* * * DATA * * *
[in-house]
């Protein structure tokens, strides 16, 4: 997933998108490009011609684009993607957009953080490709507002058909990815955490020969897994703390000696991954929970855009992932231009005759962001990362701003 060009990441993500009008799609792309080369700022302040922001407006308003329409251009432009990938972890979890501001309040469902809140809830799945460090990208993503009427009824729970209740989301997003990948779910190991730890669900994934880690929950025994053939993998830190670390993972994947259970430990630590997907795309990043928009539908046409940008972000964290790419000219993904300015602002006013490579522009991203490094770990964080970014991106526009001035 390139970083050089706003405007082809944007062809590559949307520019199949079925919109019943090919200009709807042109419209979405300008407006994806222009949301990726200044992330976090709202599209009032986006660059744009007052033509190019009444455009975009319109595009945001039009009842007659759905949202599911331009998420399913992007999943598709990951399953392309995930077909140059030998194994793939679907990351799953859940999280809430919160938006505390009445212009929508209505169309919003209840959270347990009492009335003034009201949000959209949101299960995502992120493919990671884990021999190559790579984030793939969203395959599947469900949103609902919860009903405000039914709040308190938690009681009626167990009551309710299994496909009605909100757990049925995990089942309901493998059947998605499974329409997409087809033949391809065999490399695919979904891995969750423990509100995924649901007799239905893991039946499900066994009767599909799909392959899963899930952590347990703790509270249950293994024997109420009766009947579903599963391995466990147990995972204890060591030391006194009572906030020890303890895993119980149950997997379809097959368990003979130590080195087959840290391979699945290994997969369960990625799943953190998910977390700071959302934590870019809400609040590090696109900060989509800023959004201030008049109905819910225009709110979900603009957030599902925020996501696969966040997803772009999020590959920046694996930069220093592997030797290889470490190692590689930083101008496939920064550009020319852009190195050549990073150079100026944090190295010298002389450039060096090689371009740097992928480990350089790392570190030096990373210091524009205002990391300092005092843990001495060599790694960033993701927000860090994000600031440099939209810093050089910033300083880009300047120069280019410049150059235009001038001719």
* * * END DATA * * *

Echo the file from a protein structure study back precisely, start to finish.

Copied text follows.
[in-house]
């Protein structure tokens, strides 16, 4: 997933998108490009011609684009993607957009953080490709507002058909990815955490020969897994703390000696991954929970855009992932231009005759962001990362701003 060009990441993500009008799609792309080369700022302040922001407006308003329409251009432009990938972890979890501001309040469902809140809830799945460090990208993503009427009824729970209740989301997003990948779910190991730890669900994934880690929950025994053939993998830190670390993972994947259970430990630590997907795309990043928009539908046409940008972000964290790419000219993904300015602002006013490579522009991203490094770990964080970014991106526009001035 390139970083050089706003405007082809944007062809590559949307520019199949079925919109019943090919200009709807042109419209979405300008407006994806222009949301990726200044992330976090709202599209009032986006660059744009007052033509190019009444455009975009319109595009945001039009009842007659759905949202599911331009998420399913992007999943598709990951399953392309995930077909140059030998194994793939679907990351799953859940999280809430919160938006505390009445212009929508209505169309919003209840959270347990009492009335003034009201949000959209949101299960995502992120493919990671884990021999190559790579984030793939969203395959599947469900949103609902919860009903405000039914709040308190938690009681009626167990009551309710299994496909009605909100757990049925995990089942309901493998059947998605499974329409997409087809033949391809065999490399695919979904891995969750423990509100995924649901007799239905893991039946499900066994009767599909799909392959899963899930952590347990703790509270249950293994024997109420009766009947579903599963391995466990147990995972204890060591030391006194009572906030020890303890895993119980149950997997379809097959368990003979130590080195087959840290391979699945290994997969369960990625799943953190998910977390700071959302934590870019809400609040590090696109900060989509800023959004201030008049109905819910225009709110979900603009957030599902925020996501696969966040997803772009999020590959920046694996930069220093592997030797290889470490190692590689930083101008496939920064550009020319852009190195050549990073150079100026944090190295010298002389450039060096090689371009740097992928480990350089790392570190030096990373210091524009205002990391300092005092843990001495060599790694960033993701927000860090994000600031440099939209810093050089910033300083880009300047120069280019410049150059235009001038001719």